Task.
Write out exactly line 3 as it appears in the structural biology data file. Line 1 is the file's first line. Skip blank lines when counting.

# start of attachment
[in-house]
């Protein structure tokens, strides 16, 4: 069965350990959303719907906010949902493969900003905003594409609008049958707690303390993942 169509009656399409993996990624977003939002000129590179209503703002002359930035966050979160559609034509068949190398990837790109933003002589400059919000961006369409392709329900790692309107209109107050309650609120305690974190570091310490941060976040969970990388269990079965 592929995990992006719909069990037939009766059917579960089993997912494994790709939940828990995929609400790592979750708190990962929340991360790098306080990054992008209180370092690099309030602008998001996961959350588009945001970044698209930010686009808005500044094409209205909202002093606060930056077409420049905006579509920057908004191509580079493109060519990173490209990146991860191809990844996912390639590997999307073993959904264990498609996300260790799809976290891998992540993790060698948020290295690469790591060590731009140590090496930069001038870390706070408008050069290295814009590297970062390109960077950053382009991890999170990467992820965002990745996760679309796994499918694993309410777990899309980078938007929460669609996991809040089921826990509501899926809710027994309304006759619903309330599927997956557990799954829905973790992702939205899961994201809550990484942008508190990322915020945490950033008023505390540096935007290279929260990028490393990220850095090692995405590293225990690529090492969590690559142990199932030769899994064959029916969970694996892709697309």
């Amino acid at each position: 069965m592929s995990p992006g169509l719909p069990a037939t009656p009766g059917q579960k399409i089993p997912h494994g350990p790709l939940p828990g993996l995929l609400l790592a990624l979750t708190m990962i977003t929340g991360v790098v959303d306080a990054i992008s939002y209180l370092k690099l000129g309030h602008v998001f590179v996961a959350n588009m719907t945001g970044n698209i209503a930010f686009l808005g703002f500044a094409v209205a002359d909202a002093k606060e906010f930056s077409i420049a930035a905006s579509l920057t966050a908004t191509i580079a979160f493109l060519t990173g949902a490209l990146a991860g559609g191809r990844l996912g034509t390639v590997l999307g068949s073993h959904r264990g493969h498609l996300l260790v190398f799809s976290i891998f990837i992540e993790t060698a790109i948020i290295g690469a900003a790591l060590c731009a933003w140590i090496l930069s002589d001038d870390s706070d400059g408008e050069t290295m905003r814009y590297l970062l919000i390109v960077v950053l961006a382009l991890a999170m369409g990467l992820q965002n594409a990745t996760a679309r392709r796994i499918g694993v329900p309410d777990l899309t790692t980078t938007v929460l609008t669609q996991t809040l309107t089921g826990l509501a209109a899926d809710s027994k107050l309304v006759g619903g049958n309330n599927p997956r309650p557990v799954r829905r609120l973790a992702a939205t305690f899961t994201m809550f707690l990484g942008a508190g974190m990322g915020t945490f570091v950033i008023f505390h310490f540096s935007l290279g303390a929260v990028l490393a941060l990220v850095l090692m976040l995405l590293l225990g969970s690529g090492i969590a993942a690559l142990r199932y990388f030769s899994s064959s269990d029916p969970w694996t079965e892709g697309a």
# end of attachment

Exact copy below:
């Amino acid at each position: 069965m592929s995990p992006g169509l719909p069990a037939t009656p009766g059917q579960k399409i089993p997912h494994g350990p790709l939940p828990g993996l995929l609400l790592a990624l979750t708190m990962i977003t929340g991360v790098v959303d306080a990054i992008s939002y209180l370092k690099l000129g309030h602008v998001f590179v996961a959350n588009m719907t945001g970044n698209i209503a930010f686009l808005g703002f500044a094409v209205a002359d909202a002093k606060e906010f930056s077409i420049a930035a905006s579509l920057t966050a908004t191509i580079a979160f493109l060519t990173g949902a490209l990146a991860g559609g191809r990844l996912g034509t390639v590997l999307g068949s073993h959904r264990g493969h498609l996300l260790v190398f799809s976290i891998f990837i992540e993790t060698a790109i948020i290295g690469a900003a790591l060590c731009a933003w140590i090496l930069s002589d001038d870390s706070d400059g408008e050069t290295m905003r814009y590297l970062l919000i390109v960077v950053l961006a382009l991890a999170m369409g990467l992820q965002n594409a990745t996760a679309r392709r796994i499918g694993v329900p309410d777990l899309t790692t980078t938007v929460l609008t669609q996991t809040l309107t089921g826990l509501a209109a899926d809710s027994k107050l309304v006759g619903g049958n309330n599927p997956r309650p557990v799954r829905r609120l973790a992702a939205t305690f899961t994201m809550f707690l990484g942008a508190g974190m990322g915020t945490f570091v950033i008023f505390h310490f540096s935007l290279g303390a929260v990028l490393a941060l990220v850095l090692m976040l995405l590293l225990g969970s690529g090492i969590a993942a690559l142990r199932y990388f030769s899994s064959s269990d029916p969970w694996t079965e892709g697309a």